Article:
To test whether the lip and tongue motor areas that are implied in motor and articulatory processing were differentially activated by the perception of lip- and tongue-related phonemes, speech-evoked activation was investigated in the postcentral and precentral ROIs. In postcentral ROIs, the interaction of the factors place of articulation and ROI did not reach significance (F < 1, P > 0.2, no significant difference). In contrast, precentral ROIs revealed a significant interaction of these factors [F(1,11) = 7.25, P < 0.021] because of stronger [t]- than [p]-induced activity in the ventral ROI and the opposite pattern, stronger [p]- than [t]-related blood flow in the dorsal precentral region (Figs. 2 and 3).
Fig. 2.
Phoneme-specific activation in precentral cortex during speech perception. (A) Frontal and sagittal slices of the standard MNI brain showing activation during lip (red) and tongue (green) movement along with the ROIs centered in precentral gyrus. (B) Activation (arbitrary units) during listening to syllables including [p] and [t] in precentral ROIs where pronounced activation for lip (red) and tongue (green) movements was found. The significant interaction demonstrates differential activation of these motor areas related to perception of [p] and [t].
Fig. 3.
Frontal slices showing differential activation elicited during lip and tongue movements (Left), syllable articulation including [p] and [t] (Center), and listening to syllables including [p] and [t] (Right). Note the superior-central activations for lip-related actions and perceptions (red) and the inferior-central activations for tongue-related ones (green). The significance thresholds are P < 0.05, family-wise-error-corrected for movements, false-discovery-rate-corrected for articulations, and uncorrected for speech perception.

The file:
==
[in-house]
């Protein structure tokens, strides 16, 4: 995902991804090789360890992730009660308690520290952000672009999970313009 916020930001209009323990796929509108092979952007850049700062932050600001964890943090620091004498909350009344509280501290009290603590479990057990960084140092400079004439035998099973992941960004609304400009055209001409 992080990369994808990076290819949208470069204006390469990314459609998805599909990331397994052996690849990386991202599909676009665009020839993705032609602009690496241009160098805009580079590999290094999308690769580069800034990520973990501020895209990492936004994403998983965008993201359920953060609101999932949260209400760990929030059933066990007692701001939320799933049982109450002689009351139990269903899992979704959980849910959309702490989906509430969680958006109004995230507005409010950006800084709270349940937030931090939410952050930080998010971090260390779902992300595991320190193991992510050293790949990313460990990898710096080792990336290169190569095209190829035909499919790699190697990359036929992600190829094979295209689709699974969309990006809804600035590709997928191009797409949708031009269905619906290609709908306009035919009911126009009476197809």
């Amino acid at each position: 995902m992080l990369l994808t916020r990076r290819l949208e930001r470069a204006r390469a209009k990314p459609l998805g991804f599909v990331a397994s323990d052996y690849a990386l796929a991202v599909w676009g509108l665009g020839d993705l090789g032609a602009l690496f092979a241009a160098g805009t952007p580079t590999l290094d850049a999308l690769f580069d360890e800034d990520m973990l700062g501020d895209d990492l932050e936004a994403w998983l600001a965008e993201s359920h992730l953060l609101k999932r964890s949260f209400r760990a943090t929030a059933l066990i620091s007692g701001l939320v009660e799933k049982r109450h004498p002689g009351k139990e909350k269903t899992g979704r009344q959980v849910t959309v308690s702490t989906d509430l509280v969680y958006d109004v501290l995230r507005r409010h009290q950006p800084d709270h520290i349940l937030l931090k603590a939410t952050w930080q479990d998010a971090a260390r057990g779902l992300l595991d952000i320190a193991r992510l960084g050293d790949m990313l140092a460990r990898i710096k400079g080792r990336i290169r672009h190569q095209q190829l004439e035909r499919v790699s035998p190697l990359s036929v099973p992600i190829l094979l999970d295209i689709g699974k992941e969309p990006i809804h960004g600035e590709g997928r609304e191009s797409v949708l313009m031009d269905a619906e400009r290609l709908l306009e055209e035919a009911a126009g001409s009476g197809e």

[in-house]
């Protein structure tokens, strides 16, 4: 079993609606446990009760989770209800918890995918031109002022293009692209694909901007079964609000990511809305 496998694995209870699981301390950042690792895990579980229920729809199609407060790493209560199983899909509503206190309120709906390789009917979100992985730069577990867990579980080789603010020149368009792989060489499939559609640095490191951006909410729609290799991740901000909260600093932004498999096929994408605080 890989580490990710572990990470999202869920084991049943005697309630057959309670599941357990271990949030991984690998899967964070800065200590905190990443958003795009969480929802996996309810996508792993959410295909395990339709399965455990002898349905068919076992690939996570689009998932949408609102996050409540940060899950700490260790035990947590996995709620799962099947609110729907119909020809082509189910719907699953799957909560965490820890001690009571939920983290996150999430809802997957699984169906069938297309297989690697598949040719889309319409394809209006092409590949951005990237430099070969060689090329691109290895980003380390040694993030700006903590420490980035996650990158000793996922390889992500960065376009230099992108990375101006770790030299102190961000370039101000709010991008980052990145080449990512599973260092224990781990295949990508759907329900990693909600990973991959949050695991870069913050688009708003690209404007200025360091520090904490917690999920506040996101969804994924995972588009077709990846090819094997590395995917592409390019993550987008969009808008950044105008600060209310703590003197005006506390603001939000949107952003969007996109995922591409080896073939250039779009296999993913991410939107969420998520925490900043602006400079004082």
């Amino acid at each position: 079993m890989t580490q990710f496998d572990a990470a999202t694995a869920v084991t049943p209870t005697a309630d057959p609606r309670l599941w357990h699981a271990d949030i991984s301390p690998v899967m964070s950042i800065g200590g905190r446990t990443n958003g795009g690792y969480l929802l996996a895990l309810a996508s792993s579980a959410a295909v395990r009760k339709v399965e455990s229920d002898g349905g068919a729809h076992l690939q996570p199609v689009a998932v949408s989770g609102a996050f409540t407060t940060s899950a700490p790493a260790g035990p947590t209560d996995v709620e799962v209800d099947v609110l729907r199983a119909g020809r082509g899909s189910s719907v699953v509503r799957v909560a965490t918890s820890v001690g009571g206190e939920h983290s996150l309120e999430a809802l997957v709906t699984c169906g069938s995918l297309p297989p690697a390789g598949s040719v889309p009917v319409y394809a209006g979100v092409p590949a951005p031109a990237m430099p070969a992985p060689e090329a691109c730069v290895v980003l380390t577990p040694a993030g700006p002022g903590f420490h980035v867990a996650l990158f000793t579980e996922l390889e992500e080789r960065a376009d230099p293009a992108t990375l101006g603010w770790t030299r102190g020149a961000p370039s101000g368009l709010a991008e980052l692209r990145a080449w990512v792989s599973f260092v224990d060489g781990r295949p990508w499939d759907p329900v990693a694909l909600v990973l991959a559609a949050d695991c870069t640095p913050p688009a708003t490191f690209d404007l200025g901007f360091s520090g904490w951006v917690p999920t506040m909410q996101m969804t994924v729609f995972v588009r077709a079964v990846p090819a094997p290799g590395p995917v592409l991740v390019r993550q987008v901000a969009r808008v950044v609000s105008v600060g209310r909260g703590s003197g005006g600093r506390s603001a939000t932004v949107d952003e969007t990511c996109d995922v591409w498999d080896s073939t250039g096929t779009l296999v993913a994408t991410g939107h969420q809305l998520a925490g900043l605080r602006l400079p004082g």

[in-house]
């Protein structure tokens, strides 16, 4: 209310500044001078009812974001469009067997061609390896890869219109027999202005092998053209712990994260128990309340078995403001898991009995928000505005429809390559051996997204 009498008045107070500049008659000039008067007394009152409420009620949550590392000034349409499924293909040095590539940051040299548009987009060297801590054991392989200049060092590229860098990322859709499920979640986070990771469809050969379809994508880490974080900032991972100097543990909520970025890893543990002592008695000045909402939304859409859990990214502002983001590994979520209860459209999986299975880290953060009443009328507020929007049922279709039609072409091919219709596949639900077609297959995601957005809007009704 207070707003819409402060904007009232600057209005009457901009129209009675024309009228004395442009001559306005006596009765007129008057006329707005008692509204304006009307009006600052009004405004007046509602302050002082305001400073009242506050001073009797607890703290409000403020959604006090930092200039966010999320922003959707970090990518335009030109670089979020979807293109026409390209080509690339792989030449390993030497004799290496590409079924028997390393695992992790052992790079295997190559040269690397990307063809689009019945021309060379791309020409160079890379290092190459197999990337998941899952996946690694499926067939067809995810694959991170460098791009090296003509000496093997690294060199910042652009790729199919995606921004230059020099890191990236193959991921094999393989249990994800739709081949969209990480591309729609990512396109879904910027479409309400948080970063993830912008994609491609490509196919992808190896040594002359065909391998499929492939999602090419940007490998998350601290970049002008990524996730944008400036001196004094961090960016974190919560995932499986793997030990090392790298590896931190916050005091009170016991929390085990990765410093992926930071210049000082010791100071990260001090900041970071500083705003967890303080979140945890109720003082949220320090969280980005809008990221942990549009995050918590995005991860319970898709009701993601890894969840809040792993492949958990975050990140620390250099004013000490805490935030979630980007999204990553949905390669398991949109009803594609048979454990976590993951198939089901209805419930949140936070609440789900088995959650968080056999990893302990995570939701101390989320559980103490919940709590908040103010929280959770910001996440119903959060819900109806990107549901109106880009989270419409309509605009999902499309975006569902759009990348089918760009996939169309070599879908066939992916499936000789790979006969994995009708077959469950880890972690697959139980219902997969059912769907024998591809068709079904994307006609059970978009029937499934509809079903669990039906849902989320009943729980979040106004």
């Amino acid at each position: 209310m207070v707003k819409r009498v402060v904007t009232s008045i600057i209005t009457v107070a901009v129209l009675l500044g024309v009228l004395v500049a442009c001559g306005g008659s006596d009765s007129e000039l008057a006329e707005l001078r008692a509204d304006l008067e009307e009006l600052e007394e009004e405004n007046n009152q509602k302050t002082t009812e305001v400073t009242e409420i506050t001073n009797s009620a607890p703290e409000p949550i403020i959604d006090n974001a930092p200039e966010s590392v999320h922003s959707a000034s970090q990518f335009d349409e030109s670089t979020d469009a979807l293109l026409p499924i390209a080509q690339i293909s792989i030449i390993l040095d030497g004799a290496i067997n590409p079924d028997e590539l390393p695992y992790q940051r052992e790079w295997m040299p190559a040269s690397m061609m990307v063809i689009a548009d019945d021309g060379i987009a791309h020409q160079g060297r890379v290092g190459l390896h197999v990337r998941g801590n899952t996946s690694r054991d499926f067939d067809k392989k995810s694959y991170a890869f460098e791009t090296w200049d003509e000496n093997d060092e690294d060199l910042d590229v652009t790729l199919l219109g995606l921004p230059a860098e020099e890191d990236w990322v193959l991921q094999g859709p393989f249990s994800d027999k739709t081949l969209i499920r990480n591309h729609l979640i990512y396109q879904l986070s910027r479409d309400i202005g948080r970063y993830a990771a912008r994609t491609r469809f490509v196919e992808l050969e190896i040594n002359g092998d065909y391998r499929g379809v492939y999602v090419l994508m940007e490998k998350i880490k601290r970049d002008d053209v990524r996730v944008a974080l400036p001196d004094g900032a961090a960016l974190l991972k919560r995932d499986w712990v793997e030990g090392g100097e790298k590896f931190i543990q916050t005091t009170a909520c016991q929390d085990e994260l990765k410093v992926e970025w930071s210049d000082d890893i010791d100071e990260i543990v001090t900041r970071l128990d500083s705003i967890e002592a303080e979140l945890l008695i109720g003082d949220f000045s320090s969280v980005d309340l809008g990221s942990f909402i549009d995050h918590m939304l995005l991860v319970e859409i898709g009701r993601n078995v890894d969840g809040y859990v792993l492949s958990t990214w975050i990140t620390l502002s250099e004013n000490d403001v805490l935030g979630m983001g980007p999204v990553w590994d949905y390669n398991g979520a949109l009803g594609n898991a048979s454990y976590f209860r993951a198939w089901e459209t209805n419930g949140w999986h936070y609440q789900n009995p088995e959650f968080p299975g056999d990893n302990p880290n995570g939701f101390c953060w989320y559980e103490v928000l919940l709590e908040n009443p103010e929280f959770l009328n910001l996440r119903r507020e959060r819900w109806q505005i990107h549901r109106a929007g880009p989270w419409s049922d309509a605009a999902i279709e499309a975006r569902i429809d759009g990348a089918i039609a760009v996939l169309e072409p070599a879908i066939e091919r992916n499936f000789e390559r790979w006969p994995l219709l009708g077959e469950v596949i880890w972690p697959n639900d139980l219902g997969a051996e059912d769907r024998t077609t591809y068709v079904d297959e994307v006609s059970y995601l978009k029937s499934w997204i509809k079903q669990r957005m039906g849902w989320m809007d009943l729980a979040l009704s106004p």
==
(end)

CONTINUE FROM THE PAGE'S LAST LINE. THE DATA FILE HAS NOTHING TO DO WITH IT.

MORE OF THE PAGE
These results, obtained from only one a priori-defined pair of regions, were complemented by a broader analysis of activation in a larger part of the motor strip, which, to this end, was divided into smaller regions. A chain of seven such regions [spheres with a radius of 5 mm and a center-to-center distance of 5 mm in the vertical (z) direction] was aligned along the central sulcus of the standard MNI brain between vertical (z) coordinates 20 and 50. Anterior to it, at a distance of 5 mm, an additional line of regions in precentral cortex was defined. This subdivision of precentral and central cortex resulted in an array of 2 × 7 = 14 regions, for each of which activation values were obtained for each experiment (motor, articulation, and speech perception), condition (lip- vs. tongue-related), and subject. As previously done, motor and articulation activity were computed relative to the rest baseline and for the speech-perception condition, activation was calculated relative to averaged noise-evoked activity. Three-way ANOVAs were run with the design articulator (tongue/lips) × frontality (precentral/central) × dorsality (seven regions, inferior to superior). For all three experiments, significant two-way interactions of the articulator and dorsality factors emerged [motor: F(6,66) = 8.13, P < 0.0001; articulation: F(6,66) = 8.43, P < 0.0001; speech perception: F(6,66) = 3.18, P < 0.008], proving differential activation of frontocentral cortex by the lip- and tongue-related actions, articulations, and speech perceptions. When contrasting activity in the upper vs. lower three regions (y coordinate, 20–30 vs. 40–50) in precentral and central cortex between tongue and lip motor movements, a significant difference emerged again [F(1,11) = 6.97, P < 0.02] because of relatively stronger activation for lip movements in the superior regions and stronger tongue movement activation in inferior precentral regions. The same difference was also present for the articulation task, where syllables including the lip-related phoneme [p] led to stronger superior activation, whereas the tongue-related [t] articulations elicited relatively stronger hemodynamic responses in inferior regions [F(1,11) = 8.43, P < 0.001]. Crucially, also the listening task showed the same differential activation with relatively stronger dorsal activation to the lip phoneme [p] and relatively stronger inferior activation to the tongue phoneme [t] [F(1,11) = 4.84, P < 0.05]. Note that the clearest differential activation was determined in precentral cortex for both articulation and speech perception, whereas for the nonverbal motor task, differential activation was most pronounced at central sites. Because the interactions of the vowel factor with the articulator factor or topographical variables did not reach significance, there was no strong support for differential local vowel-specific motor activation or a change of the regionally specific differential activation for [p] and [t] between vowel contexts from this set of analyses.